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First things first - Basic skills in workplace learning

21/07/2016
by Graciela Sbertoli
Nyelv: EN
Document available also in: FR LV NL

If you have been following the many interesting blogs published on EPALE this week, you will have noted that it is quite difficult to define exactly what we mean by “workplace learning”. Does it mean primarily learning FOR the workplace, or learning IN the workplace? Should workplace learning focus mainly on developing vocational skills, or do transversal skills play a more important role in increasing the employability of an individual and their success in the workplace?

Whichever approach we choose, we shouldn’t forget that basic skills are the gateway to all learning, in the workplace or not. Employees lacking functional literacy and numeracy will only be able to increase their skills up to a certain limit, and the importance of mastering digital competence to progress in any vocational pathway is self-evident. (See also a blog entry on this theme by Vox director Gina Lund)

There are three very good reasons to focus on basic skills training within workplace learning. The first is that many employees are likely to profit from it because it will increase their chances of improving their qualifications.  The second is related to the company’s need for increased competitiveness, productivity, and safety. The third reason is often forgotten and has to do with motivation and efficient outreach. Experiences from the Norwegian national program for basic skills training in the workplace, recently renamed CompetencePlus, show that workplace learning can effectively reach individuals who would otherwise not participate in any organized learning activity.

Relevance and immediacy are important factors in the motivation of adult learners. Any learning that can be put into practice here and now, in the learner’s everyday life and work, will be more attractive because it will be perceived as useful.

To assist teachers of basic skills in this pragmatic approach to training, Vox, Norwegian Agency for Lifelong Learning has created a series of «profiles for basic job skills». The profiles describe where basic skills are relevant in the employees’ actual job tasks in specific occupations. Sixteen of them have been translated into English. The best profiles are those that have been tailored to each individual situation, taking into account a concrete case and adapting them to individual need. These examples are meant as an inspiration for course providers, who can develop their own adaptations to create courses that are really relevant to the needs of the participants.

The profiles can also be used as a base to create self-assessment materials for learners. An example of these tests, based on the profile for Kindergarten Assistants, has just been uploaded to EPALE. Such tests can be used both as a powerful initial motivator and as a tool for continuing formative self-assessment.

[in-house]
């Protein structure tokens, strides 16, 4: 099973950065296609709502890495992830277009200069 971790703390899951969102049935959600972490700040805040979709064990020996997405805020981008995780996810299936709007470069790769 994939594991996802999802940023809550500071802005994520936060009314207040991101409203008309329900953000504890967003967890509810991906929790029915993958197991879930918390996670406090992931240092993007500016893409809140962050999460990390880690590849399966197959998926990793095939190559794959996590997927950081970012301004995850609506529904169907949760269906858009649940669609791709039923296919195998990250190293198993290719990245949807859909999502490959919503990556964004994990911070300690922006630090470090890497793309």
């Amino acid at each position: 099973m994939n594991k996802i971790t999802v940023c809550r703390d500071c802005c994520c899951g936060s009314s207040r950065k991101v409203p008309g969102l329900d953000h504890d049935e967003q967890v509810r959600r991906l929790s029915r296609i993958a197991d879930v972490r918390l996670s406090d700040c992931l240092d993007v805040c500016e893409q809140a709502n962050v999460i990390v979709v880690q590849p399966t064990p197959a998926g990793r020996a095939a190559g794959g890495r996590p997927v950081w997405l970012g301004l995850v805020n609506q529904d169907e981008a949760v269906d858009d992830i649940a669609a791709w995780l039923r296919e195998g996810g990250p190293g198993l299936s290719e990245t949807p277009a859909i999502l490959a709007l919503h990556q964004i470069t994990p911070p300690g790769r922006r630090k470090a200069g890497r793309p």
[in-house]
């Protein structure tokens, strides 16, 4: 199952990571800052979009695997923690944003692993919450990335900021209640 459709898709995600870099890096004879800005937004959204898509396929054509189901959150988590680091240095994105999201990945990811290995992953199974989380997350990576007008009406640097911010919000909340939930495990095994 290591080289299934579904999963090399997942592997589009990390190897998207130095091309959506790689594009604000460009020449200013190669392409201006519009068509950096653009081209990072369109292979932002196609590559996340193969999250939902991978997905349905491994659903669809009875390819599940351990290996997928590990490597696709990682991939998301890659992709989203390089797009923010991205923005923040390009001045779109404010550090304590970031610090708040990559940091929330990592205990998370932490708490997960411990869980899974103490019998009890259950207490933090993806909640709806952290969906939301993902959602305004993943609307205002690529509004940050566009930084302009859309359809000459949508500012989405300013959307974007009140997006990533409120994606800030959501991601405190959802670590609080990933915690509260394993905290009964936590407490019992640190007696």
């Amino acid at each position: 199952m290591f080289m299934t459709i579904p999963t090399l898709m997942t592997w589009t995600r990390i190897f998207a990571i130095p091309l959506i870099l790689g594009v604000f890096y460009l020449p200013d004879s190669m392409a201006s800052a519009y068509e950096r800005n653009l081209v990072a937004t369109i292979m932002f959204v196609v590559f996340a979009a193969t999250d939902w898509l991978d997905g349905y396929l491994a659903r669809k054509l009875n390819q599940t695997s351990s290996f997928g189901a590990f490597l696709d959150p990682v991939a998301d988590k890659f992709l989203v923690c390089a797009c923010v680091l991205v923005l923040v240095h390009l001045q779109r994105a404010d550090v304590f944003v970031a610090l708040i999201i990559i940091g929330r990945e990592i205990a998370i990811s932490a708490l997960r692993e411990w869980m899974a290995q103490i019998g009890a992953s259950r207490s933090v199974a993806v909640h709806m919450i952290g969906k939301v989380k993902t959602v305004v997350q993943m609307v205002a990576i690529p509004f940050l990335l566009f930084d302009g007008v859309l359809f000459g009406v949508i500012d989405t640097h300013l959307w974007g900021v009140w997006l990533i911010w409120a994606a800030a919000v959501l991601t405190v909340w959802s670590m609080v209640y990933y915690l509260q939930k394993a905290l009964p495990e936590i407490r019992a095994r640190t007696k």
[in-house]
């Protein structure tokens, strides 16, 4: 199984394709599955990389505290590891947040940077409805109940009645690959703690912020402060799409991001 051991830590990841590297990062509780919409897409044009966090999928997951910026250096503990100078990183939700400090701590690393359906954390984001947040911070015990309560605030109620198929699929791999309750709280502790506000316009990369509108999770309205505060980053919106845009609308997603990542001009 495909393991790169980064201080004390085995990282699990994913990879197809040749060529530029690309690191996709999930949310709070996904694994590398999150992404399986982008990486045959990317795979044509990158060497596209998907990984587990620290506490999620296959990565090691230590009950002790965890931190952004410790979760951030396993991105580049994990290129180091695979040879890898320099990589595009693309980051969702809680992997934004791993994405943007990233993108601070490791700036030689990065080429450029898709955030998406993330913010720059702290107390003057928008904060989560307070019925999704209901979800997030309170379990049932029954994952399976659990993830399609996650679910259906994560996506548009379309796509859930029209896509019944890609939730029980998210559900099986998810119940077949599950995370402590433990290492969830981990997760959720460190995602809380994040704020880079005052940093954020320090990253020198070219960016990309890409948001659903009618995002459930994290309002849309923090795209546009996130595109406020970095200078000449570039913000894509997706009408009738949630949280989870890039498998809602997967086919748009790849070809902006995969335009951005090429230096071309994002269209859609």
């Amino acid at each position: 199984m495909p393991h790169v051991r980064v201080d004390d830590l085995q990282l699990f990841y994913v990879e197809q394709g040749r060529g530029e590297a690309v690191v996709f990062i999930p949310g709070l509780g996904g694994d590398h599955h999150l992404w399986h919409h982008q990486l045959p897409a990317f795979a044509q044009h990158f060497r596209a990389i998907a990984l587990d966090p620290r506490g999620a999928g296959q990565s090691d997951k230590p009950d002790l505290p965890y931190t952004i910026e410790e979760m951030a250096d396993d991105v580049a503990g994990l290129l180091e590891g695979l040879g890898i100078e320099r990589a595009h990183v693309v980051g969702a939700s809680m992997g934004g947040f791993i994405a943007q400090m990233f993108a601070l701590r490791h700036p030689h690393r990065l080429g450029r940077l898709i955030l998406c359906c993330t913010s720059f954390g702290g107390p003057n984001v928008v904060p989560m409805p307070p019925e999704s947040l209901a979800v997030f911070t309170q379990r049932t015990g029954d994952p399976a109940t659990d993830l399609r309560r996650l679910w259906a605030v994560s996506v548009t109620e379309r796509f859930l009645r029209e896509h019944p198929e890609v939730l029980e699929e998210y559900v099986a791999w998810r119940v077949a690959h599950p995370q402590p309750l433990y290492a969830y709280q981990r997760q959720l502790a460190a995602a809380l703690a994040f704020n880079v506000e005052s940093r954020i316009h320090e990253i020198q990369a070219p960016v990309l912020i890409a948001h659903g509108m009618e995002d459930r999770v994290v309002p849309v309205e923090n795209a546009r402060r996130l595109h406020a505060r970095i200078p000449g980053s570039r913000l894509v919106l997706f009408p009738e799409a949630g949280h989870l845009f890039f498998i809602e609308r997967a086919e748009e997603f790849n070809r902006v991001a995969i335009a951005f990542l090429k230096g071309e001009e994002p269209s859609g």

The effort to reach the less motivated individuals in our target group is ongoing. Vox is cooperating with other members of the EBSN(link is external) to gather more information about efficient schemes for workplace-based basic skills training. If you are interested in this theme, please share your experiences by commenting below this blog and also join us in the EPALE Community of Practice on Workplace Learning which has been initiated by the EBSN.

 

Graciela Sbertoli

International coordinator at Vox/ Chair of the EBSN / Epale NSS Norway

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  • Ramon Mangion képe

    You asked a number of key questions in your post. I would like to attempt to adress them with my own thoughts on the subject.

     

    1. Does it mean primarily learning FOR the workplace, or learning IN the workplace?

    This is an interesting question in fact. However in literature that I read and also as a personal opinion, I believe that the term refers to the learning IN the workplace ( as you put it ). It is not my intention to write at length in this comment, however there is ample material on the subject.

     

    2. Should workplace learning focus mainly on developing vocational skills, or do transversal skills play a more important role in increasing the employability of an individual and their success in the workplace?

     

    Basic skills are the key to any career. I would link with the aspect of employability skills as well. In this day and age  of technology, digital literacy is paramount, as even some basic tasks are now adays being done through the use of ICT. However apart from numeracy, literacy and digital literacy I would also add 'Soft skills'. This is where many are failing and the  boom in social media and the lack of social interaction is also not helping. Hence to also directly answer your question, I believe that workplace learning should aim at providing a holistic perspective and thus cover both vocational skills and also transversal skills.